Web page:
Wednesday, Feasts of Saints Simon and Jude, Apostles, 28 October 2020
Ephesians 2:19-22   >><)))*> + <*(((><<  ||  >><)))*> + <*(((><<   Luke 6:12-16
Photo by author, Malolos Cathedral, August 2020.

Dearest Lord Jesus:

What did you pray for on the night before you named your Twelve Apostles?

Jesus went up the mountain to pray, and he spent the night in prayer to God. When day came, he called his disciples to himself, and from them he chose Twelve, whom he also named Apostles:

Luke 6:12-13

What an amazing sight, a scene to behold you, Jesus who is true God and true man, praying to the Father, spending the night just to name the Twelve Apostles! Most likely, you prayed for them individually so they may be strong in their commitment to you. What an honor!

And the most beautiful part in every call you make specially with the Twelve Apostles is how you have chosen them from their so diverse backgrounds and temperaments to prove that what interests you most Lord Jesus are people or persons, not labels or backgrounds.

Remind us always, dear Jesus of this reality, of how you value each of us that you have called us to be your followers as Christians.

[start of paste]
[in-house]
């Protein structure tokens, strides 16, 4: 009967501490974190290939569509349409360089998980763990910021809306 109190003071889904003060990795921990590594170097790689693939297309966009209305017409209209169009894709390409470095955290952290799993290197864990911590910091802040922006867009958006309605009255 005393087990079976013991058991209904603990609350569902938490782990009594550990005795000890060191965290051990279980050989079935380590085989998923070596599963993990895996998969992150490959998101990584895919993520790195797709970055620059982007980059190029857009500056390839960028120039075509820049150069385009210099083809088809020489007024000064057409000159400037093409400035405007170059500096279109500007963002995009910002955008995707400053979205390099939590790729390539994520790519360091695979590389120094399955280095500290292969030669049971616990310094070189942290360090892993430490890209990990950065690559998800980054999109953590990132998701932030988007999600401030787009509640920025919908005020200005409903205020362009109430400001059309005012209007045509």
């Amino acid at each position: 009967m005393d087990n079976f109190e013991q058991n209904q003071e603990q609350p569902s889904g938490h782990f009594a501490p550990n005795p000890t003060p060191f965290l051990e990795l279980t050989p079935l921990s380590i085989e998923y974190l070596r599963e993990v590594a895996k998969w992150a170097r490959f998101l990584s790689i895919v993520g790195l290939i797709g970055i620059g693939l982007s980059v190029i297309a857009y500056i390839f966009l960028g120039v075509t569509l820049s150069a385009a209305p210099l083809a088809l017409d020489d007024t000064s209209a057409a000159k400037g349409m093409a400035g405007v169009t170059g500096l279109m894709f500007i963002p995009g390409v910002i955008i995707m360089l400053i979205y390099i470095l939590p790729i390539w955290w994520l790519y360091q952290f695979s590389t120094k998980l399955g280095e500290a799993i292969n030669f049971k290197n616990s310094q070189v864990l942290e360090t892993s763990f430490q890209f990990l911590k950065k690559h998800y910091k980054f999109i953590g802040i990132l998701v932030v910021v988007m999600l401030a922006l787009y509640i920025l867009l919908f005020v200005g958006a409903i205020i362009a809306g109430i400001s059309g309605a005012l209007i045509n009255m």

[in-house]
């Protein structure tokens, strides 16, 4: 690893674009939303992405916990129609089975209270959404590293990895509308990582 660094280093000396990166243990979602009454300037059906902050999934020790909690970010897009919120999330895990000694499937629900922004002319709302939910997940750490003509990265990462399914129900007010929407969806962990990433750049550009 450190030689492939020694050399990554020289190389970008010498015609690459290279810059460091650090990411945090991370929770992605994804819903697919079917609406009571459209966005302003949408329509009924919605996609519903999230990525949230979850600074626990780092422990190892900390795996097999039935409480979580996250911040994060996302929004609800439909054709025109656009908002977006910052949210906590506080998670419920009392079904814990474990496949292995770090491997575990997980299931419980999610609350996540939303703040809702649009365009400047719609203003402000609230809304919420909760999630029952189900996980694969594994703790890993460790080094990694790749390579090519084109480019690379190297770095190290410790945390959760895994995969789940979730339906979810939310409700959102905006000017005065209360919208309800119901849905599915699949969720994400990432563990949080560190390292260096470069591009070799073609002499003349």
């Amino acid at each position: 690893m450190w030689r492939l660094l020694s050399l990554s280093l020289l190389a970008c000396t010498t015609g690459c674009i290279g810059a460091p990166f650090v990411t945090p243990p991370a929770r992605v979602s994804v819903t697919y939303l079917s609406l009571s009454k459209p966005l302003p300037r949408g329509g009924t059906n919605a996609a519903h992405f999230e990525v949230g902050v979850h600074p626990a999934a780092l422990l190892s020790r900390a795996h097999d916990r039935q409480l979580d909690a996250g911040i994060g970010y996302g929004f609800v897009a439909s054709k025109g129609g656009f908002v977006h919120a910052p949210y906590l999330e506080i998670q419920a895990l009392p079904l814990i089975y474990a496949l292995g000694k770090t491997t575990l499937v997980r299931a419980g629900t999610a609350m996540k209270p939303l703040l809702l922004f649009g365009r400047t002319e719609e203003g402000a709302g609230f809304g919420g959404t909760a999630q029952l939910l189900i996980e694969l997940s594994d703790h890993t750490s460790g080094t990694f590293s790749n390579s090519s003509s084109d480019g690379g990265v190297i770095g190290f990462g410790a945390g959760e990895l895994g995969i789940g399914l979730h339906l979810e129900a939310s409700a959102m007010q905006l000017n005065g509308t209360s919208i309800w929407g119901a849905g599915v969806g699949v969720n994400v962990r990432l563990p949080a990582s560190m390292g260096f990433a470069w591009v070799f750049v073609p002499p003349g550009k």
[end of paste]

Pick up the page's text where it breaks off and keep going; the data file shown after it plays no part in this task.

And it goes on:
Open our eyes and our hearts to always have the zeal and passion of St. Simon.

His two nicknames given by Luke as a “Zealot” belonging to Zealots Party demanding the ouster from Israel of the occupying Romans and that by Mark as “Cananean” from the Hebrew verb qana for “to be jealous, ardent” both mean being filled with passion for his Jewish identity for God, his People Israel and Torah or the Laws.

In choosing Simon as an Apostle, may we be reminded of always having room in the Church for all charisms and human qualities of all peoples who find their communion in our Lord Jesus Christ.

Likewise, we pray to be like Jude Thaddeus who stood firmly by his faith in you, Lord Jesus in writing a short letter to remind the early Church of keeping their Christian identity, of not being deceived by some preachers who sowed confusion and division with their thoughts and ideas.

Pray for us, dear Jesus in this modern time when we who are in the Church who are lacking in passion and drive to make you known not only in words but also in deeds.

Pray for us, still Lord Jesus in this modern age that we may have the strength, clarity, and courage in defending and upholding our Christian identity amidst the many contradictions of the world in which we live in.

May St. Simon and St. Jude help us rediscover the beauty of our Christian faith and live it faithfully, witnessing to its beauty and truth. Amen.

From catholicnewsagency.com.